slow cinema
n. A movie genre that features slow pacing, minimalist scenes, long takes, and a focus on details and mood rather than narrative.
Other Forms
It may indeed be a "generational" thing as far as age is concerned, but I tend to think it's more about a certain sensibility, in the same way that "slow cinema" came under fire not long ago.
—Peter Martin, “'Scott Pilgrim' vs. Ageism?,” Cinematical, August 13, 2010
The burning touch paper in this case was a piece in cinephile glossy Sight and Sound about the merits of what has become known semi-affectionately as "slow cinema" — the wilfully drama-lite strain of meditative and minimalist film that's become a staple diet for a chunk of the festival circuit in recent years.
—Danny Leigh, “The view: Is it OK to be a film philistine?,” The Guardian, May 21, 2010
2002 (earliest)
"Gerry" Gus Van Sant's experiment in "slow cinema" drove people into fury and ecstasy, with almost nobody standing in the middle. Matt Damon and Casey Affleck wander lost in a desert, while Van Sant and a minuscule crew stage long, quiet, gorgeous, patience-testing shots.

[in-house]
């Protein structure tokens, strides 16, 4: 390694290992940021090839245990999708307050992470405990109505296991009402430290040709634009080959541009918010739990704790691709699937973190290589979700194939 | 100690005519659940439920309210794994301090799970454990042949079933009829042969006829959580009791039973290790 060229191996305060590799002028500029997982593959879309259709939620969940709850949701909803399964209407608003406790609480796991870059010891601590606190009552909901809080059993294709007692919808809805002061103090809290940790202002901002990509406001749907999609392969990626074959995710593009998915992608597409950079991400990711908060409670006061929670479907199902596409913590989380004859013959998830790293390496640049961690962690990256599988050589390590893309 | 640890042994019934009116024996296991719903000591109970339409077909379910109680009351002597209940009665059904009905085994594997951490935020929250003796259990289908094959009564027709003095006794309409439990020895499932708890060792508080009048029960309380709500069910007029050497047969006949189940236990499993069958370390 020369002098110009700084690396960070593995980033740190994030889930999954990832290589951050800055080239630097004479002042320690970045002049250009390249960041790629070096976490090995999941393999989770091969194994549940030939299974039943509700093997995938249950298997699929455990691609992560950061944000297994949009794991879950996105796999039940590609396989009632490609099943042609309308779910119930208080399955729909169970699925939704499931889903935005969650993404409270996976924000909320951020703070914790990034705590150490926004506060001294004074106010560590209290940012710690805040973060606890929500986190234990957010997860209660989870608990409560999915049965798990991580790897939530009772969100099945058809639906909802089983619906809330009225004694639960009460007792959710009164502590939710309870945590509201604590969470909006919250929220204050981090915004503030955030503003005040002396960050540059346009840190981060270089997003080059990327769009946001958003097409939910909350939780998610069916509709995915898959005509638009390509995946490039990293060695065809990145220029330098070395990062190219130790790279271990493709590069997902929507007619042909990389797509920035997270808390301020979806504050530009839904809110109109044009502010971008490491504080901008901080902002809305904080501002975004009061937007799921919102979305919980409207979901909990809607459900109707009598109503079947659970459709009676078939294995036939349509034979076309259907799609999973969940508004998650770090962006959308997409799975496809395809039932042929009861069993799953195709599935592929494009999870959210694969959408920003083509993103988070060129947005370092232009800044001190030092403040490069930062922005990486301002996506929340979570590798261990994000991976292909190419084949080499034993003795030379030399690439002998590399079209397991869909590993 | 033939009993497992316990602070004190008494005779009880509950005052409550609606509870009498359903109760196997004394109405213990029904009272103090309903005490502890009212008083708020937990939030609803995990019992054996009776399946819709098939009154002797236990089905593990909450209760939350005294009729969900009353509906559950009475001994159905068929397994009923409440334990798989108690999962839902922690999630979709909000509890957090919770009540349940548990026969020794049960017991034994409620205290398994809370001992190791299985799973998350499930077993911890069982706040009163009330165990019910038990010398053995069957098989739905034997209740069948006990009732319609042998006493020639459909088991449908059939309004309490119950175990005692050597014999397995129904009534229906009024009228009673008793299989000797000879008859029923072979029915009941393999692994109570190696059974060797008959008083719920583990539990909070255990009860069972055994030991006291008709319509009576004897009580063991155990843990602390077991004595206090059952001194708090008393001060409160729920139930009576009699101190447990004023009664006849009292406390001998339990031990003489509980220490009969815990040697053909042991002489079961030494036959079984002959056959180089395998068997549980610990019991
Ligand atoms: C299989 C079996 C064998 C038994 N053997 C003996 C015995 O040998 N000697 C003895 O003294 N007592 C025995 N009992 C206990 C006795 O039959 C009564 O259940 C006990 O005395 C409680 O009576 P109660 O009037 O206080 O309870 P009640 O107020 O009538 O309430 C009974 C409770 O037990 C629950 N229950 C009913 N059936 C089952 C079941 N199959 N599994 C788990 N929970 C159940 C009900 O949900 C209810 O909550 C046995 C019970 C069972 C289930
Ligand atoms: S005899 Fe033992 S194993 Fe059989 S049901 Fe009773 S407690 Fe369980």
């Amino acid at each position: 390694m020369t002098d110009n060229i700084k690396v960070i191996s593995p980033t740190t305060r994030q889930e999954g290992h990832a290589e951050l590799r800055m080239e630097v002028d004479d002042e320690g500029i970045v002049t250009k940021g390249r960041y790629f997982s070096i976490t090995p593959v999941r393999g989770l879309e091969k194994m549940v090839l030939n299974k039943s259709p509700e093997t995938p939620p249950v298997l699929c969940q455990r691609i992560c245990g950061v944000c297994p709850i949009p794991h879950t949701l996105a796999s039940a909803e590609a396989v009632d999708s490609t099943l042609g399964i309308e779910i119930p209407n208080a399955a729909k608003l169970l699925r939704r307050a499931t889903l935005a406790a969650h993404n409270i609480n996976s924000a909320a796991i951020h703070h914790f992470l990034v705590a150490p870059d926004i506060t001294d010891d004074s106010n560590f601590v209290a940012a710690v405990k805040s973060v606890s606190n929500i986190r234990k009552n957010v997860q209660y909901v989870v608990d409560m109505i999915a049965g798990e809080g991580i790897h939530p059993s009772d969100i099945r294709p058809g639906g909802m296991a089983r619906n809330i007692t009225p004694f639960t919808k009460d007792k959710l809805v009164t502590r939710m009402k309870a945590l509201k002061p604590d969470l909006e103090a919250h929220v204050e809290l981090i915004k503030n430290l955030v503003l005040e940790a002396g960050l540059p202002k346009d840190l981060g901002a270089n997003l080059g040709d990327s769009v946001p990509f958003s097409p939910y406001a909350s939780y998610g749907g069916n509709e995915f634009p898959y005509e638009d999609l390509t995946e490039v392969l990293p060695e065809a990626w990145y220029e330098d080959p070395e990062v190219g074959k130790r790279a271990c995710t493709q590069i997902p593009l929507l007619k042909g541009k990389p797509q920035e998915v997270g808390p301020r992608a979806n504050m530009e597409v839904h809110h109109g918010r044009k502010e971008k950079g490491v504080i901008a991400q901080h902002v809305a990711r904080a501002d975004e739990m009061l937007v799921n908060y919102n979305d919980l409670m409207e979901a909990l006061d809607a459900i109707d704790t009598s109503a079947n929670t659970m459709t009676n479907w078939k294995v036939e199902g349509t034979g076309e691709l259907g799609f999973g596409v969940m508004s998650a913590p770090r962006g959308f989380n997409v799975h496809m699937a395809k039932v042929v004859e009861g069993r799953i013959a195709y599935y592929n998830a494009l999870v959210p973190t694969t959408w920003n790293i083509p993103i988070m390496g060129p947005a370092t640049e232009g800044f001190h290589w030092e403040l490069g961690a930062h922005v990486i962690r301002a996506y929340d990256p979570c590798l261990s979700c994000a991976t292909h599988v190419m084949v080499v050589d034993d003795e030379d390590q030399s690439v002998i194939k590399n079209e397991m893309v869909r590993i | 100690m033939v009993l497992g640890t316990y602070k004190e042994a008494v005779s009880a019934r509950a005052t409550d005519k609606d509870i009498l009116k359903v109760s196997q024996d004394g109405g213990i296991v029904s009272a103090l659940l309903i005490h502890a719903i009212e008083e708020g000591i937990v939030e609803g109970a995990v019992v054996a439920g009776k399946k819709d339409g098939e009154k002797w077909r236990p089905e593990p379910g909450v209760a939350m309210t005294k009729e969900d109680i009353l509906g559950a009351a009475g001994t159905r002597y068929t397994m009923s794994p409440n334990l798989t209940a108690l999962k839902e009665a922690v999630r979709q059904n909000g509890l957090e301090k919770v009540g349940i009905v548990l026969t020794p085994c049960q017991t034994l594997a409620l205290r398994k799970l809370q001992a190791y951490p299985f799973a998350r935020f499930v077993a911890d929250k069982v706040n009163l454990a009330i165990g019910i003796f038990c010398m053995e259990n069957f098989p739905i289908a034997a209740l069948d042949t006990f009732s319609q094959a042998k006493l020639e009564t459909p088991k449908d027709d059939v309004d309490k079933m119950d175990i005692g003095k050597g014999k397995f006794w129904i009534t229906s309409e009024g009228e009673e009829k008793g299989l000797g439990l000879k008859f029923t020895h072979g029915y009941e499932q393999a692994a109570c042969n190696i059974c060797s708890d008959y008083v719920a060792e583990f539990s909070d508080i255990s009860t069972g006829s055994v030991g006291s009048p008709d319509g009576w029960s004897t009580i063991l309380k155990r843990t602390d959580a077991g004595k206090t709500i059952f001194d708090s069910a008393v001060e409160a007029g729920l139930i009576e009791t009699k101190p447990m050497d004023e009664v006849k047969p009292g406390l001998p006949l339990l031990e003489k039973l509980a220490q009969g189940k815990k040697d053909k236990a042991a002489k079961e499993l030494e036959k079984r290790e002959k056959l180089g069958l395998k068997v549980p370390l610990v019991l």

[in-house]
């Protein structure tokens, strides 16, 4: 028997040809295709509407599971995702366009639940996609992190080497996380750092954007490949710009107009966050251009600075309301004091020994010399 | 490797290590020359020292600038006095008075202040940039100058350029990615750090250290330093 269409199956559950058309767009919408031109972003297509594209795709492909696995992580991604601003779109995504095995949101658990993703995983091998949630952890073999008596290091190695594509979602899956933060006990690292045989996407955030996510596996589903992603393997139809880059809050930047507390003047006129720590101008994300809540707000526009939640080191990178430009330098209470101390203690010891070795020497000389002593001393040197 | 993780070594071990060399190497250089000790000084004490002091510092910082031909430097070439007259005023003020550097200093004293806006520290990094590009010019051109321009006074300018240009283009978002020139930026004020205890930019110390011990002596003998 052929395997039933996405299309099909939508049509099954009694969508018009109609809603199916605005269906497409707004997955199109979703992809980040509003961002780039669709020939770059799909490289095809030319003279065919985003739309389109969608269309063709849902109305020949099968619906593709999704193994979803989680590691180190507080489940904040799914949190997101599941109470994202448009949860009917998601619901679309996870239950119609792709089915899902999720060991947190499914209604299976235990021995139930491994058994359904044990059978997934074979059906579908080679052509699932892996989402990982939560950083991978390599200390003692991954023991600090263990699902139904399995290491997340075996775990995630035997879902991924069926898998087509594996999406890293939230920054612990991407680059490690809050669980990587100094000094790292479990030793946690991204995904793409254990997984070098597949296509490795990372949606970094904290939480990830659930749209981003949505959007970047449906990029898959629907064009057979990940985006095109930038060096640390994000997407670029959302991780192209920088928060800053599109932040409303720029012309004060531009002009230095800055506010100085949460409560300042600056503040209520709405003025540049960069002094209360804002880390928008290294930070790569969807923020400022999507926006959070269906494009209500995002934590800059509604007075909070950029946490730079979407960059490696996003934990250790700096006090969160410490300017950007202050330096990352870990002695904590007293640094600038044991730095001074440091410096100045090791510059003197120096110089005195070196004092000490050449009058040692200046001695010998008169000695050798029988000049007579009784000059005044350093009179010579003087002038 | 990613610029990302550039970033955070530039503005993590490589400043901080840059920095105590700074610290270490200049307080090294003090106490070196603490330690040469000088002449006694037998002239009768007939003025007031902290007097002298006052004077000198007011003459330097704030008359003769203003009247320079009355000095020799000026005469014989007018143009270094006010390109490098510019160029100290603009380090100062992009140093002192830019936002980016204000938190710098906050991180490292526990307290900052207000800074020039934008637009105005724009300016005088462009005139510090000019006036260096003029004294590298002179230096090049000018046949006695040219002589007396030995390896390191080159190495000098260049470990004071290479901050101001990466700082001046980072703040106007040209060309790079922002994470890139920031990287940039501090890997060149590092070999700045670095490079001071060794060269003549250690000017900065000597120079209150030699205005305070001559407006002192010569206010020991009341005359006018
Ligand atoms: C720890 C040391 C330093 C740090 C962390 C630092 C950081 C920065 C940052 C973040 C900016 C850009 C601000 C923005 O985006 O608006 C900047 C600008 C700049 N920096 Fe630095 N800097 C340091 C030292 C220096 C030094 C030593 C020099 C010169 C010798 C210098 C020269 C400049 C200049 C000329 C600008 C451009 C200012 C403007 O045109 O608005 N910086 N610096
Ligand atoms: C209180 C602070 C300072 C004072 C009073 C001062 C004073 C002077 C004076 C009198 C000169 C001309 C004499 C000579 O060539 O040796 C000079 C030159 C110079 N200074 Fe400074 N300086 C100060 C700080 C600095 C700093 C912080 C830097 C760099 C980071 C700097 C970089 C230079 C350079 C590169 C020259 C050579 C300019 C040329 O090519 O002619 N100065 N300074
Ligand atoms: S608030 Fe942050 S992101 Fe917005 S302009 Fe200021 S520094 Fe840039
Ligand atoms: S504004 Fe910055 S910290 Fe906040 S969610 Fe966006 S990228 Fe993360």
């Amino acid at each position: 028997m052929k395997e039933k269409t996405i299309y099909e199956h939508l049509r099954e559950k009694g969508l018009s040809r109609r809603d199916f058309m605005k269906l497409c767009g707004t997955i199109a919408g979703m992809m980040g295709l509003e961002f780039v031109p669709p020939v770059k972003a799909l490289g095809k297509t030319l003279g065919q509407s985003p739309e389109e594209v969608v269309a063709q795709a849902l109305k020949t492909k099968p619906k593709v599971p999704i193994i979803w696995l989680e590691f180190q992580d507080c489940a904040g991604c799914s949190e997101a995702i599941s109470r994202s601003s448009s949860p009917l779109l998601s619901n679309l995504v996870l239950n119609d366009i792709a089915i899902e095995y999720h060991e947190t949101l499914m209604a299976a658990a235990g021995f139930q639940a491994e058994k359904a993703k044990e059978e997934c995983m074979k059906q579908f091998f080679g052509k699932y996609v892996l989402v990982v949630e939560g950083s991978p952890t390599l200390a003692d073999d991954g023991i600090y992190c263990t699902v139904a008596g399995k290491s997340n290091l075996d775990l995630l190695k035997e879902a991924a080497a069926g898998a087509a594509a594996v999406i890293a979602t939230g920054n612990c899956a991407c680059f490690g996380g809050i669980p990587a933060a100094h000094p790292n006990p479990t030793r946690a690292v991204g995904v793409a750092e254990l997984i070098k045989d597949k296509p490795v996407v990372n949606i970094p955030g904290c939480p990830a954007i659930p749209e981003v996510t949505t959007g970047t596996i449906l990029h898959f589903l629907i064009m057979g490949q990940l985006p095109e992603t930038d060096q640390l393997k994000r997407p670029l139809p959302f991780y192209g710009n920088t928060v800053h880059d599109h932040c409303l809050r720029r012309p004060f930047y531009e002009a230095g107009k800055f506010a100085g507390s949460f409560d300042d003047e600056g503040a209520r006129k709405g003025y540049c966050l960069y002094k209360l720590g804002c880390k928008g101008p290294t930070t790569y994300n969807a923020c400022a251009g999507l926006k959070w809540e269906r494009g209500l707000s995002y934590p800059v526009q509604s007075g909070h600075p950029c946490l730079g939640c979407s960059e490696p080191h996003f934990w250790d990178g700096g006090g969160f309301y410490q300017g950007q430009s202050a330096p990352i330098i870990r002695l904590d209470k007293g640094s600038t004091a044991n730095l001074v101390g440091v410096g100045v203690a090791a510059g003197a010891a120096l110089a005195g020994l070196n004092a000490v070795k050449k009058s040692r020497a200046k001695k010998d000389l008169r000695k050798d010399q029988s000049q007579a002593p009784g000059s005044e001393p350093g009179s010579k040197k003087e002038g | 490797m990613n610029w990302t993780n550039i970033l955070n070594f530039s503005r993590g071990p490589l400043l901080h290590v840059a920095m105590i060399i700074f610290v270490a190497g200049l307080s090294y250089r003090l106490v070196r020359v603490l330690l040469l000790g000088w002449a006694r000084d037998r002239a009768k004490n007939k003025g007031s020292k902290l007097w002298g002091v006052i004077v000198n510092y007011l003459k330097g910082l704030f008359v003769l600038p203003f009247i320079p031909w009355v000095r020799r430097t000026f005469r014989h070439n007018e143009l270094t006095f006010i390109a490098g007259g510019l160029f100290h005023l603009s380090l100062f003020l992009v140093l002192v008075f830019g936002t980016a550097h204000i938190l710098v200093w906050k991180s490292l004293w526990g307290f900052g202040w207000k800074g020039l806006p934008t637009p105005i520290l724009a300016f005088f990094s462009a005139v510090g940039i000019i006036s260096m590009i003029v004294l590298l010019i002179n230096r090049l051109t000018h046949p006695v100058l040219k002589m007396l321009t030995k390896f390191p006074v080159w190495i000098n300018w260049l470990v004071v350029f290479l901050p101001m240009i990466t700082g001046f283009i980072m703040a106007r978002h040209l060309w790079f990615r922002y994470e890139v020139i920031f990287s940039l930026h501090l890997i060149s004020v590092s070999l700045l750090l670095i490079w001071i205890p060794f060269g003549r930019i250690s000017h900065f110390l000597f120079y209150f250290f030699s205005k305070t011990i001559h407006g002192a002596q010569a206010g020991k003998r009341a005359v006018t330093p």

—Shawn Levy, “Sundance: The Big Picture,” Newhouse News Service, January 18, 2002
Commissioned by the university after a national competition, and completed with assistance from Western Metal Fabricators of Lethbridge, this large, powerful 1982 assembly of steel wolves and a dog, a portal and a dramatic landscape profile, has been described by the artist as "a kind of slow cinema."
—John Bentley Mays, “Steel's dual nature stars in 'a kind of slow cinema',” The Globe and Mail, August 04, 1984
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